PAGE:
Provincial bonds, touted two months ago by Pacific Investment Management Co. as a way to offset low government bond yields, are losing favor at the world’s biggest bond-fund manager amid their biggest quarterly loss since 1994.
The Canadian Total Return Fund reduced its holdings to 43 percent in May, from 51 percent in April, according to the latest available data on Newport Beach, California-based Pimco’s website. Debt of provinces and Canadian local governments such as Ontario and Nova Scotia remain the largest holdings in the fund overseen by Ed Devlin in London. He didn’t respond to a voice message late yesterday seeking comment.
Yields have soared since the start of May on speculation the Federal Reserve may scale back asset purchases that have kept borrowing costs low worldwide. Provincial bonds fared worse than Canadian federal-government and corporate bonds, in part because issuers had extended the average maturity of the securities when rates were low, making the bonds more at risk to losses because holders demand a larger yield premium on the longest-maturity fixed-rate debt as prices fall.
“People got spooked and started selling everything because they’re worried interest rates are going up,” Mark Wisniewski, who holds no provincial debt as part of the fixed-income funds he manages at Toronto-based Davis Rea Ltd., which oversees C$575 million ($547 million), said in a telephone interview yesterday. “That has an effect across the whole market.”
Provincial bonds lost 2.9 percent in the second quarter, compared with declines of 2.2 percent for Canadian government and 2 percent for corporate securities, according to Bank of America Merrill Lynch index data. The quarterly drop was the steepest since a 5.3 percent slide in 1994, the worst since Merrill started tracking returns in 1992.
The Canadian Total Return Fund lost 1.7 percent in the month ended May 31, compared with a drop of 1.5 percent in the DEX Universal Bond Index that serves as the fund’s benchmark, according to data on Pimco’s website. Year-to-date, the fund is up 0.07 percent, while the DEX index is 0.35 percent higher.
Provincial bonds were yielding the most over federal-government securities this year when Devlin said in April that they offered the best value among Canadian bonds with the central bank projecting excess capacity in the economy at least into 2015.
The debt of Canada’s 10 provinces yielded 78 basis points, or 0.78 percentage point, more than benchmark government securities in April, Bank of America Merrill Lynch index data showed. Yields on 10-year government bonds were around 1.70 percent. The yield premium has narrowed to 72 basis points since then, while 10-year government bonds yielded 2.41 percent at 10 a.m. in Toronto.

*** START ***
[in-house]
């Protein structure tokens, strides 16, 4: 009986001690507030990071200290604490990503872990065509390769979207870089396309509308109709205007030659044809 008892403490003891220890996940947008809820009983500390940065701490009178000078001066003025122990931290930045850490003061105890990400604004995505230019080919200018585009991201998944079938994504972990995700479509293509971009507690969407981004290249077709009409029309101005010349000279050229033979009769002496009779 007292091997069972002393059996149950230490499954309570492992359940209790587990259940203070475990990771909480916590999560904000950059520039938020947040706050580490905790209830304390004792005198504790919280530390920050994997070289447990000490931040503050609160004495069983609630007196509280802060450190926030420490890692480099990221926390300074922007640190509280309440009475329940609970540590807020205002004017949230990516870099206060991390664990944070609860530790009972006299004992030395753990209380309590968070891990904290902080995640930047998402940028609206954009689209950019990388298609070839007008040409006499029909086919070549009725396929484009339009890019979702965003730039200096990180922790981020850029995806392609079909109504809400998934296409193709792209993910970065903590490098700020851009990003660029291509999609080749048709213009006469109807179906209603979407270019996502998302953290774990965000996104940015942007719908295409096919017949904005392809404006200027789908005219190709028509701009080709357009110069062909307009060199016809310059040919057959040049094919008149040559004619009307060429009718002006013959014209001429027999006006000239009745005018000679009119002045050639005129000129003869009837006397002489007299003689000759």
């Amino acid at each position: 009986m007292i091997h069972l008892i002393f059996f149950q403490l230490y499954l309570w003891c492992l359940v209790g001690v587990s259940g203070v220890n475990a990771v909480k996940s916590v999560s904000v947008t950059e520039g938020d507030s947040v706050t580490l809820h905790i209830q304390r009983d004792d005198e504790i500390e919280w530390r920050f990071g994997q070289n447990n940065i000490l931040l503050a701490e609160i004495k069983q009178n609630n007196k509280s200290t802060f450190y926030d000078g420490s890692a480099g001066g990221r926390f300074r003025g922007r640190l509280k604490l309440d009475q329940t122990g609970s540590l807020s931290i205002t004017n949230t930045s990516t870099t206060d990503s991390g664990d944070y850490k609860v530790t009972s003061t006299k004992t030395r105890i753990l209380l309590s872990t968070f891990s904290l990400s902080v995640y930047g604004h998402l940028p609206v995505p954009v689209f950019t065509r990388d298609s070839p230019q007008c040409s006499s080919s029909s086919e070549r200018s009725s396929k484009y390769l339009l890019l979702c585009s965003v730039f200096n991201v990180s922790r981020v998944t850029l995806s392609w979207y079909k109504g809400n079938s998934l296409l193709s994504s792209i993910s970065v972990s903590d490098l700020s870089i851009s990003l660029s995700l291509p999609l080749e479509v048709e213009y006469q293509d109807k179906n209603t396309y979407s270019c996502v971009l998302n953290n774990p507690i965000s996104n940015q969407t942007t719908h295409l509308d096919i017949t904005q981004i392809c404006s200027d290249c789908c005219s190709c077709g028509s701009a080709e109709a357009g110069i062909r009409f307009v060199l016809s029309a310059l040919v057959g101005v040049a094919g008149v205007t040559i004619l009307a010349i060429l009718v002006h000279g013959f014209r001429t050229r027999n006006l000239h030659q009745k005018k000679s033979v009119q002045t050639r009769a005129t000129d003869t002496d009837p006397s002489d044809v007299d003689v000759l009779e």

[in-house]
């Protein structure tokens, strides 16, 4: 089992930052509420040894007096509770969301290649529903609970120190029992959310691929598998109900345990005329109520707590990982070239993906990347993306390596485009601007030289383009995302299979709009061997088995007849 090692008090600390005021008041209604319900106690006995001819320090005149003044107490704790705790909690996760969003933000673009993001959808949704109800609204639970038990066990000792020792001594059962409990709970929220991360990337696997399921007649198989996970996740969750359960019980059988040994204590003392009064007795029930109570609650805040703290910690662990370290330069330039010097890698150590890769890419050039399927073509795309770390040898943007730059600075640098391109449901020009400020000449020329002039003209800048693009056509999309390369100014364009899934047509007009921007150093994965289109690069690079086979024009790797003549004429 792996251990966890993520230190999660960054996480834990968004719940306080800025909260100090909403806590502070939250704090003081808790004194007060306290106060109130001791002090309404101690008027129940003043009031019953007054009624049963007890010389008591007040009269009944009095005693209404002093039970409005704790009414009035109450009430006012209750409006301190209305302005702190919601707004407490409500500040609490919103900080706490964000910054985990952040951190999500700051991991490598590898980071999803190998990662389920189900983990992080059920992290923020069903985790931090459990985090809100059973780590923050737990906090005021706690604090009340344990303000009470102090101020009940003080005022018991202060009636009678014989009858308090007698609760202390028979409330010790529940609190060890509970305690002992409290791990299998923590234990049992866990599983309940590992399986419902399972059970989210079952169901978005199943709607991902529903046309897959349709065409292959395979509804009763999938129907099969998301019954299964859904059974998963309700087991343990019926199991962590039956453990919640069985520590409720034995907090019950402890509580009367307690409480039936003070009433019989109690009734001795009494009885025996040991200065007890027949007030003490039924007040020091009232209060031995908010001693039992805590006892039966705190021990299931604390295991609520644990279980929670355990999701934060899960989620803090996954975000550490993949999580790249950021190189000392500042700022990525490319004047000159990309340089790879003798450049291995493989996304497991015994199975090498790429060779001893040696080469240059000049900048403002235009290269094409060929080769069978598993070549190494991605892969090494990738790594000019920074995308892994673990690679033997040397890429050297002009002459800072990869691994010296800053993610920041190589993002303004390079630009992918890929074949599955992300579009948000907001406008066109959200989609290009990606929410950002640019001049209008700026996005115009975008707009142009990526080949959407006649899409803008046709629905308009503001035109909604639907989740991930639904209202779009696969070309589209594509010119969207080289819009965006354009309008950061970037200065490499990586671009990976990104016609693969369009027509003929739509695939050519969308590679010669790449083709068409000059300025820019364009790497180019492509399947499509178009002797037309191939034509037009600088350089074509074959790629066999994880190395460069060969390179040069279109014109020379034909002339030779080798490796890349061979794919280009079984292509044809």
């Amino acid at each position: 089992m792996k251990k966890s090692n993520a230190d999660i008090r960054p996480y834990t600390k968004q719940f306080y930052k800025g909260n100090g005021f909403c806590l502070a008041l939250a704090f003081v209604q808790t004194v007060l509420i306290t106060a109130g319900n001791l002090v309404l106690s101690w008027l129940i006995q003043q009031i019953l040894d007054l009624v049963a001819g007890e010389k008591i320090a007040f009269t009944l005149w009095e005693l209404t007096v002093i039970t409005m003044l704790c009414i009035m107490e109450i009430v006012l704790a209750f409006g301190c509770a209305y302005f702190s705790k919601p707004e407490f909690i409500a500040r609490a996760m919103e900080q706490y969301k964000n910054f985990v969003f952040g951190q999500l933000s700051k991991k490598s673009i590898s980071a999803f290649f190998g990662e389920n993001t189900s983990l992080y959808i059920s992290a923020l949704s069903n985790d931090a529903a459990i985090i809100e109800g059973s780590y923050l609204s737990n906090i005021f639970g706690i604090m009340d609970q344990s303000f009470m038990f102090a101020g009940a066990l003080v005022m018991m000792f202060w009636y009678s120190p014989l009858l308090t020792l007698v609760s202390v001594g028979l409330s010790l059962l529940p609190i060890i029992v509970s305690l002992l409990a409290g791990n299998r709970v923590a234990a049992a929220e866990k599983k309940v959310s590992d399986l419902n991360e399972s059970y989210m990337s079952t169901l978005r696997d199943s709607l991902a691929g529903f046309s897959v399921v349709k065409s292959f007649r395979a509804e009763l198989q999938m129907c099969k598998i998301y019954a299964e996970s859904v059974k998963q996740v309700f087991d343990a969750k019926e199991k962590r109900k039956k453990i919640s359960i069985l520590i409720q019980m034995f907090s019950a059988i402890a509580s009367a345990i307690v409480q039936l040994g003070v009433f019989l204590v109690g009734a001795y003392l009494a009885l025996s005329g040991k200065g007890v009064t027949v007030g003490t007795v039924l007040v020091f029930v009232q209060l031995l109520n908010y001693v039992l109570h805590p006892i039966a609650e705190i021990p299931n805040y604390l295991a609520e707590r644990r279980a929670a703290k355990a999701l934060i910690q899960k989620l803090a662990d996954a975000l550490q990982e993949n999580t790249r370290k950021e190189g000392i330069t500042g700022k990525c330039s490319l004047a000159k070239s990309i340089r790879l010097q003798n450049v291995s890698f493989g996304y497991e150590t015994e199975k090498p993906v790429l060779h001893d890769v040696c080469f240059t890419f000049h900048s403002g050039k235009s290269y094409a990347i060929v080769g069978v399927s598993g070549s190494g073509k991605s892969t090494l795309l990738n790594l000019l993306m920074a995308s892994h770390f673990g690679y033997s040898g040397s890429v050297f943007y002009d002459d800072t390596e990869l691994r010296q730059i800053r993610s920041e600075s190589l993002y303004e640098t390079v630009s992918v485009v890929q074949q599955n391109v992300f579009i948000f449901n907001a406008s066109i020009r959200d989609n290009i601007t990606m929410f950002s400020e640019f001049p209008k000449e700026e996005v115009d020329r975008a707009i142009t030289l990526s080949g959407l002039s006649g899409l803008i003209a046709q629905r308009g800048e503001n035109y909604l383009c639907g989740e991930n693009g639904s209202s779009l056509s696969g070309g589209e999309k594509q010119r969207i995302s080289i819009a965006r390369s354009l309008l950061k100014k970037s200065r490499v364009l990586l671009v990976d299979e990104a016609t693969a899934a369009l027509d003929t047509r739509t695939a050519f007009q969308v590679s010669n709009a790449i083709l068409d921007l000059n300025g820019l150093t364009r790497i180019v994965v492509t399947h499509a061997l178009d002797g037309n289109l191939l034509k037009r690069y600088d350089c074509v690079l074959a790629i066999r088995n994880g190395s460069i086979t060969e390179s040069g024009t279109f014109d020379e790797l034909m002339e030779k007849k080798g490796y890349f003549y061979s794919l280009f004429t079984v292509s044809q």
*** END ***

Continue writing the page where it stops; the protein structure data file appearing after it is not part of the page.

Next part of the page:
Mark Porterfield, a spokesman for Pimco, a unit of the Munich-based insurer Allianz SE, didn’t return a call yesterday seeking comment. More than 90 percent of Pimco’s $2.04 trillion in assets as of March 31 was in bonds.
Elsewhere in credit markets, the extra yield investors demand to own the debt of Canadian investment-grade corporations rather than the federal government was unchanged yesterday from a day earlier at 126 basis points, according to a Bank of America Merrill Lynch index. Yields were steady at 3.19 percent.
Pimco had favored the debt of Ontario and Quebec, the nation’s two most populous provinces. They were among the governments issuing longer-maturity debt to finance budget deficits, pushing the average duration of provincial debt toward a record nine years, the Merrill Lynch data shows. Duration measures a bond’s price sensitivity to yield changes that rises with longer maturities.
Ontario, Canada’s largest provincial borrower, extended its weighted-average term to maturity to 12.4 years from 8.1 years three years ago. Even so, the province can change focus to short-term debt sales if the 30-year debt that’s led the province’s sales since 2009 loses favor, Gadi Mayman, chief executive officer of the Ontario Financing Authority, said in an interview May 31 at Bloomberg’s headquarters in New York.
The Bank of Canada has kept its benchmark interest rate at 1 percent since 2010 in the longest pause since the 1950s. Investors are increasing bets the hiatus may end next year as growth in Canada’s largest trading partner has picked up and domestic payrolls unexpectedly swelled in May. Federal Reserve Chairman Ben Bernanke told Congress on May 22 the U.S. central bank could cut the pace of its monthly purchases of $85 billion in Treasury and mortgage debt if officials see indications of sustained improvement in economic growth.
The yield on Ontario’s 4.65 percent notes due June 2041 breached 4 percent on June 25 for the first time since 2011, after climbing 40 basis points in June. The securities yielded 3.87 percent yesterday.
Ontario is trying to eliminate an C$11.7 billion budget shortfall by April 2018 as its manufacturers seek to make the most of a rebound in U.S. demand for the car parts it exports. The province plans to issue C$33.4 billion of bonds in the 12 months through April 1, compared with C$36.6 billion the previous year, according to the province’s May 2 fiscal plan.
“As part of the risk-off trades, people cut back on duration -- and used long provinces to cut back,” Hosen Marjaee, a senior managing director at Manulife Asset Management Ltd., said by phone yesterday from Toronto. “These unfortunate events have put more pressure on their finances and borrowing requirements.”